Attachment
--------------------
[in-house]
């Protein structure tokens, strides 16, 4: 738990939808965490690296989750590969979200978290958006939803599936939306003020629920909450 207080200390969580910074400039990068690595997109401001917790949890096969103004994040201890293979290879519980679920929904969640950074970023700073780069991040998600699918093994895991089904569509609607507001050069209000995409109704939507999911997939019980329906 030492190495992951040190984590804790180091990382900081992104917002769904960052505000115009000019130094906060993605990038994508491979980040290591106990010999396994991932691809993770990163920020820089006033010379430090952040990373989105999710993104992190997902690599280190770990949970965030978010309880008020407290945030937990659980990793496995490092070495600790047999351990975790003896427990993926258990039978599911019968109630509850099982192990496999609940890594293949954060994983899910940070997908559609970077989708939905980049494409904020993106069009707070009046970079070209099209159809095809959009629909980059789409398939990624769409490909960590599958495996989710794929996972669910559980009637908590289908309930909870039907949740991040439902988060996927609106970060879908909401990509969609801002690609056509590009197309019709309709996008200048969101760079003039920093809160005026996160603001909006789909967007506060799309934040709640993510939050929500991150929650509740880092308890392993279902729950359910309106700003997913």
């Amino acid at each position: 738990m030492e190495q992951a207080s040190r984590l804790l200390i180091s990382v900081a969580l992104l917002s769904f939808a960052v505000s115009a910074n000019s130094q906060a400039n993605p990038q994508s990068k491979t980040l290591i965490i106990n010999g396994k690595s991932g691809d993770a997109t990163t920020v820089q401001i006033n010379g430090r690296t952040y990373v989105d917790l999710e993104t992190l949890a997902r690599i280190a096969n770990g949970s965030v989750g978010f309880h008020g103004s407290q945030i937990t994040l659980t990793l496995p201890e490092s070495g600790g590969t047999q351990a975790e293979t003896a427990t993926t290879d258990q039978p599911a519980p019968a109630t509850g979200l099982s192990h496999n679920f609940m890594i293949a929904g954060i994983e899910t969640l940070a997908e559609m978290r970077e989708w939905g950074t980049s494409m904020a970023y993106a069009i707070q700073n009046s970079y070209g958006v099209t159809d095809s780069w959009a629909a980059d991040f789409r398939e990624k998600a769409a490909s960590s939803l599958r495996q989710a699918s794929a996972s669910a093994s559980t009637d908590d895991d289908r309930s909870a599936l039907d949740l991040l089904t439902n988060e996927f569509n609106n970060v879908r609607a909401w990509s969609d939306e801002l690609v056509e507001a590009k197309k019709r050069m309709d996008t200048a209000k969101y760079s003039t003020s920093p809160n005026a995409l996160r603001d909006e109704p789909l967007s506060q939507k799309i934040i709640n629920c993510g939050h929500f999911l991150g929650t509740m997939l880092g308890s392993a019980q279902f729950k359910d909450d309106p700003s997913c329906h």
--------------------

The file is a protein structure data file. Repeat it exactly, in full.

[in-house]
């Protein structure tokens, strides 16, 4: 738990939808965490690296989750590969979200978290958006939803599936939306003020629920909450 207080200390969580910074400039990068690595997109401001917790949890096969103004994040201890293979290879519980679920929904969640950074970023700073780069991040998600699918093994895991089904569509609607507001050069209000995409109704939507999911997939019980329906 030492190495992951040190984590804790180091990382900081992104917002769904960052505000115009000019130094906060993605990038994508491979980040290591106990010999396994991932691809993770990163920020820089006033010379430090952040990373989105999710993104992190997902690599280190770990949970965030978010309880008020407290945030937990659980990793496995490092070495600790047999351990975790003896427990993926258990039978599911019968109630509850099982192990496999609940890594293949954060994983899910940070997908559609970077989708939905980049494409904020993106069009707070009046970079070209099209159809095809959009629909980059789409398939990624769409490909960590599958495996989710794929996972669910559980009637908590289908309930909870039907949740991040439902988060996927609106970060879908909401990509969609801002690609056509590009197309019709309709996008200048969101760079003039920093809160005026996160603001909006789909967007506060799309934040709640993510939050929500991150929650509740880092308890392993279902729950359910309106700003997913």
């Amino acid at each position: 738990m030492e190495q992951a207080s040190r984590l804790l200390i180091s990382v900081a969580l992104l917002s769904f939808a960052v505000s115009a910074n000019s130094q906060a400039n993605p990038q994508s990068k491979t980040l290591i965490i106990n010999g396994k690595s991932g691809d993770a997109t990163t920020v820089q401001i006033n010379g430090r690296t952040y990373v989105d917790l999710e993104t992190l949890a997902r690599i280190a096969n770990g949970s965030v989750g978010f309880h008020g103004s407290q945030i937990t994040l659980t990793l496995p201890e490092s070495g600790g590969t047999q351990a975790e293979t003896a427990t993926t290879d258990q039978p599911a519980p019968a109630t509850g979200l099982s192990h496999n679920f609940m890594i293949a929904g954060i994983e899910t969640l940070a997908e559609m978290r970077e989708w939905g950074t980049s494409m904020a970023y993106a069009i707070q700073n009046s970079y070209g958006v099209t159809d095809s780069w959009a629909a980059d991040f789409r398939e990624k998600a769409a490909s960590s939803l599958r495996q989710a699918s794929a996972s669910a093994s559980t009637d908590d895991d289908r309930s909870a599936l039907d949740l991040l089904t439902n988060e996927f569509n609106n970060v879908r609607a909401w990509s969609d939306e801002l690609v056509e507001a590009k197309k019709r050069m309709d996008t200048a209000k969101y760079s003039t003020s920093p809160n005026a995409l996160r603001d909006e109704p789909l967007s506060q939507k799309i934040i709640n629920c993510g939050h929500f999911l991150g929650t509740m997939l880092g308890s392993a019980q279902f729950k359910d909450d309106p700003s997913c329906h």